The science of sleep was one of my earliest column topics, way back in 1991.
And why not? After all, as I pointed out then, sleep is so important birds, fish, reptiles and mammals all do it, we spend a third of our lives doing it, and if we don’t do it, we die. Like eating and breathing, it is, literally, vital.
But as I also noted in 1991, we don’t exactly know why it’s so vital.
A scientist in Wisconsin, though, thinks he has a handle on the question—and he’s developed a laboratory tool that might not only help him test his hypothesis, but also help treat people with sleep disorders.
There are several distinct stages of sleep, each marked by its own specific type of electrical activity in the brain. While we’re nodding off, the brain produces regular alpha waves, seven to 12 times per second. Next comes a stage of light sleep, during which we produce theta waves a three to seven cycles per second, interrupted by bursts of activity called sleep spindles, at 12 to 15 cycles per second.
Next comes a period of regular, high-amplitude delta waves at only one to two cycles per second, with a few sleep spindles. Finally sleep deepens to the point that the brain produces wave patterns similar to those occurring in a coma, at one to three cycles per second.
Occasionally the brain suddenly erupts with activity, similar to the waking state. During REM (rapid-eye-movement) sleep, our eyes move rapidly under our closed eyelids, our heart rate, breathing rate and blood pressure, which dropped with our body temperature as we fell asleep, all go up, and we dream. (Fortunately, our bodies remain effectively paralyzed.)
All these stages occur in a regular 90-minute cycle, usually four to six times a night. But which one explains sleep’s power to restore our mood and renew our ability to learn, think and remember?
Recently, research has been pointing to the slow wave activity of the deepest stage of sleep. We know, for example, that sleep-deprived people have larger and more numerous slow waves once they fall asleep, and that those waves weaken over time, presumably because the need for sleep has eased.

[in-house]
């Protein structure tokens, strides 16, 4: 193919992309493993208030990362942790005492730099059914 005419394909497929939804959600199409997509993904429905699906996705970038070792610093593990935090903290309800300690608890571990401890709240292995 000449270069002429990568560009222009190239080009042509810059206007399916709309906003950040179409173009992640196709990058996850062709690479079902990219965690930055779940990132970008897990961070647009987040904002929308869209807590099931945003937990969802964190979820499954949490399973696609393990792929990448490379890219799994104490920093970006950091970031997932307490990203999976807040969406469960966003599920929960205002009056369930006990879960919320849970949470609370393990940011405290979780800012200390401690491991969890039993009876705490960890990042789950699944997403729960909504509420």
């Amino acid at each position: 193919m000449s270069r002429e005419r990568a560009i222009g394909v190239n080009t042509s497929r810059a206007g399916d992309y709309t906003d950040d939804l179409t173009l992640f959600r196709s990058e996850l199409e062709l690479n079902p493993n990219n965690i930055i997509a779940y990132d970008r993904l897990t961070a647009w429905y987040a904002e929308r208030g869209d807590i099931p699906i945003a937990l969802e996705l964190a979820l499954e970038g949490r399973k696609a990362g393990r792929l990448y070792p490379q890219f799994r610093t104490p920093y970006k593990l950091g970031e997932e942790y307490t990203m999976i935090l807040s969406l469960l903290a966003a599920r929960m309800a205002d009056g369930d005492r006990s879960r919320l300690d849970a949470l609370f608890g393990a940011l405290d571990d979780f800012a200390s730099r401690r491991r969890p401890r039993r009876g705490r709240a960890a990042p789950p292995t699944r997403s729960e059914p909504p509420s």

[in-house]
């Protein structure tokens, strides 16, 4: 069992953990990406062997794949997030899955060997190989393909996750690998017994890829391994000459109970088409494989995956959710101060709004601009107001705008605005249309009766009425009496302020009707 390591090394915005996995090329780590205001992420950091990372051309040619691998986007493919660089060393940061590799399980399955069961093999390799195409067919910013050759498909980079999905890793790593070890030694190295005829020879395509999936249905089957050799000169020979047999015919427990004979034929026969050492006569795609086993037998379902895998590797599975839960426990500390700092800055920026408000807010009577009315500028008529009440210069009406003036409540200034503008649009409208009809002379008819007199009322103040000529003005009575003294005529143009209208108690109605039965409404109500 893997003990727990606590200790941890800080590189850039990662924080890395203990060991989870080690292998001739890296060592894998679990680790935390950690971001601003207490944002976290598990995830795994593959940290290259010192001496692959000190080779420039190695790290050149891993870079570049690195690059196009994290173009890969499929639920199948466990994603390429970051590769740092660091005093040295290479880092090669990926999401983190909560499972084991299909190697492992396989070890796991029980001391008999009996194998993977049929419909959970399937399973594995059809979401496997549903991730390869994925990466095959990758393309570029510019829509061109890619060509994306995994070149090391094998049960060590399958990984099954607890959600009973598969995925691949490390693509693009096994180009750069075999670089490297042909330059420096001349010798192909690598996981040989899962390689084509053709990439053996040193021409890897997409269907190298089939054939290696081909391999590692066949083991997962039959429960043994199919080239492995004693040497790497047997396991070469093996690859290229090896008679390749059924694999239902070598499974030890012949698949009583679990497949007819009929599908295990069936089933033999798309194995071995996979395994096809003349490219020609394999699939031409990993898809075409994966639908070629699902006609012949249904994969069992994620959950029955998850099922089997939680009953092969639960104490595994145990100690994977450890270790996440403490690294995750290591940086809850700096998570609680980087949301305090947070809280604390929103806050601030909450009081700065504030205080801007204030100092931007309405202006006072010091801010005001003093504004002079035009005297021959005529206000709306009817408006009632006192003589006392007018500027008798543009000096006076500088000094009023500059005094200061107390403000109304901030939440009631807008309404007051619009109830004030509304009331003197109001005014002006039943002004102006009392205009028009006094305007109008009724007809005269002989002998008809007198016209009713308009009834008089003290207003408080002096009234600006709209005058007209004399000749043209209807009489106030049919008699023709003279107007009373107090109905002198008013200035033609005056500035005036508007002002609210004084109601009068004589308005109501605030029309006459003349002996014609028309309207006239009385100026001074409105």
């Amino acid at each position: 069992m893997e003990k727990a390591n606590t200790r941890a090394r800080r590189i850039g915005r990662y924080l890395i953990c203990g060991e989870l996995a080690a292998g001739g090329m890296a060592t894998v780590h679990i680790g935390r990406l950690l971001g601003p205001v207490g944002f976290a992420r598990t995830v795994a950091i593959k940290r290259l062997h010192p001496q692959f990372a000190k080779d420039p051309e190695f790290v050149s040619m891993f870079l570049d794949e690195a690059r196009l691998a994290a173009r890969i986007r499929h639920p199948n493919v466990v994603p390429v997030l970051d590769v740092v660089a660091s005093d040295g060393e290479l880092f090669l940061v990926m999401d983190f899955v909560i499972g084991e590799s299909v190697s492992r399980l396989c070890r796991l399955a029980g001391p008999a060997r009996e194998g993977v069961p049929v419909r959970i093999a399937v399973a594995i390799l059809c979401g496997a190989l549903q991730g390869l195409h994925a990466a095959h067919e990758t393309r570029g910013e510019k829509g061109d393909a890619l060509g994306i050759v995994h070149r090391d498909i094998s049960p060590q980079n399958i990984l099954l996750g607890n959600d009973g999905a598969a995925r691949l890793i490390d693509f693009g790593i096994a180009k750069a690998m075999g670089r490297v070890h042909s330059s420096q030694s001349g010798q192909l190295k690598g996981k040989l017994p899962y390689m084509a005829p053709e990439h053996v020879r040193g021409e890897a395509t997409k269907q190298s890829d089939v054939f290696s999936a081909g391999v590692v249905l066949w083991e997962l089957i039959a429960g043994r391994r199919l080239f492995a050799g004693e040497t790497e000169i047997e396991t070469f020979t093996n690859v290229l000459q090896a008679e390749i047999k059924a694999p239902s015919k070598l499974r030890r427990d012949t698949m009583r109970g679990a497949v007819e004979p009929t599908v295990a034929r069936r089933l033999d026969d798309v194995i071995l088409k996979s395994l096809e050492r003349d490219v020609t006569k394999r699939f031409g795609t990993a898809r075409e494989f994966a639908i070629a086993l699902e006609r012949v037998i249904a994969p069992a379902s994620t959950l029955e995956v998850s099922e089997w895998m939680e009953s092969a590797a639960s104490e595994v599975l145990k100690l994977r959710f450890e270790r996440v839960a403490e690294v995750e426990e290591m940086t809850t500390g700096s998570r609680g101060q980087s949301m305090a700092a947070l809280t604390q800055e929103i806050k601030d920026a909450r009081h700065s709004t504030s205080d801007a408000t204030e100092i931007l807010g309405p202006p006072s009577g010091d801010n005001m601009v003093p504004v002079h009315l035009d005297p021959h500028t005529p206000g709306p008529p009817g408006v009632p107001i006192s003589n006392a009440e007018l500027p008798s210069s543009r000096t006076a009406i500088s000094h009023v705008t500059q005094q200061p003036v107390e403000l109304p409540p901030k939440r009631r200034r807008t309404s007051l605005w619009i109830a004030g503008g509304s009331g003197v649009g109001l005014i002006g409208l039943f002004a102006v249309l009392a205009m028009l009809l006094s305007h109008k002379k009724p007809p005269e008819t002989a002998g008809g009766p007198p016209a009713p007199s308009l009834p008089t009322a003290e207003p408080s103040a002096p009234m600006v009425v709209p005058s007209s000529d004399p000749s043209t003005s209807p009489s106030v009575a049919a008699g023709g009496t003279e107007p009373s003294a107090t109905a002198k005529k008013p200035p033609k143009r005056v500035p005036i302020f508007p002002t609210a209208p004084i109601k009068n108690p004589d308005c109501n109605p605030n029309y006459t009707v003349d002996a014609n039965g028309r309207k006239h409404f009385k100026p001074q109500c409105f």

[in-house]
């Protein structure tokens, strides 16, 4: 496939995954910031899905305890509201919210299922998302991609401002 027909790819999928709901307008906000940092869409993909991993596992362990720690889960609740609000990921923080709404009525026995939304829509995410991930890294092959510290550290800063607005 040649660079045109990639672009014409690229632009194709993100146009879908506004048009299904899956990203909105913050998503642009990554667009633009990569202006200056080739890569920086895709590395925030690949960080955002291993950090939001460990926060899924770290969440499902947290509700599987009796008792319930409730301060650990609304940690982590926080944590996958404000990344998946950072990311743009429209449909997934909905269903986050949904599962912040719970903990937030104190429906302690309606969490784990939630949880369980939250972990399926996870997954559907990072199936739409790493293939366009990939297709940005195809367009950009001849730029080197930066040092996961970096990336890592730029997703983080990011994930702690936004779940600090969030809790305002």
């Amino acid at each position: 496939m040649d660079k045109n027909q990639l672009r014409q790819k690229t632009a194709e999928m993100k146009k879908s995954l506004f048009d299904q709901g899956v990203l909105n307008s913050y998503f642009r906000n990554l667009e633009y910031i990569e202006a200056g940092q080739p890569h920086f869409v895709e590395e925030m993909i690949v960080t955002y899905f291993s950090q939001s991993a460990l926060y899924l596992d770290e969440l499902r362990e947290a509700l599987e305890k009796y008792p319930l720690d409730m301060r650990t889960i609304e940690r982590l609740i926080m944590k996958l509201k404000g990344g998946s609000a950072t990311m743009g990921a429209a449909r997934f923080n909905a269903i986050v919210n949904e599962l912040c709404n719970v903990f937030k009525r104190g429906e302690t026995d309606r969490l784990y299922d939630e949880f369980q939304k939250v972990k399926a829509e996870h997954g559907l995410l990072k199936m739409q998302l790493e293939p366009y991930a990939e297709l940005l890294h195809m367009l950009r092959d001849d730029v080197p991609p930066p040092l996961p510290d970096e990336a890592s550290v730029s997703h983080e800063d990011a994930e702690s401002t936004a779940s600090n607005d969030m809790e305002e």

Now Guilio Tononi, a professor of psychiatry at the University of Wisconsin-Madison School of Medicine and Public Health, has discovered that it’s possible to stimulate slow wave activity in sleeping volunteers whenever he wants via transcranial magnetic stimulation, which sends a harmless magnetic signal through the scalp and skull.
This could someday lead true “power nap” where you could get the benefit of deep sleep in a shorter period of time. It could be used to treat insomnia and other sleep disorders, and possibly even chronic fatigue syndrome, which a recent study at the University of Michigan discovered is associated with blunted slow wave activity when the sufferer is sleep-deprived.
Tononi acknowledges those possibilities, but he’s primarily interested in generating slow wave activity on demand so he can test his hypothesis about why we need sleep.
We know we consolidate memories during sleep. Many neoruscientists think we do that by somehow rehearsing the day’s events in our sleep, but Tononi thinks the mechanism is different. He believes sleep allows the connections between nerve cells in the brain, called synapses, to relax.
When we’re awake, we “observe and learn much more than you think,” he says. “Tons of things are leaving traces, changing the synapses, mainly by making them stronger.” But there’s a cost to that: “Synapses require proteins, fats, space and energy.”
At the end of the day our brains are full of traces of memories, Tononi thinks. During slow wave activity, all of these synaptic connections are downscaled, freeing up energy, space and nutrients for new memories during the next waking period.
Slow waves, in his words, “clear out the noise to make sure your brain does not become too much of an energy hog, a space hog. By morning, you have a brain that is energy-efficient, space efficient, and ready to learn again.”
“Let me sleep on that!”, it turns out, is more than just a delaying tactic: it’s also scientifically sound.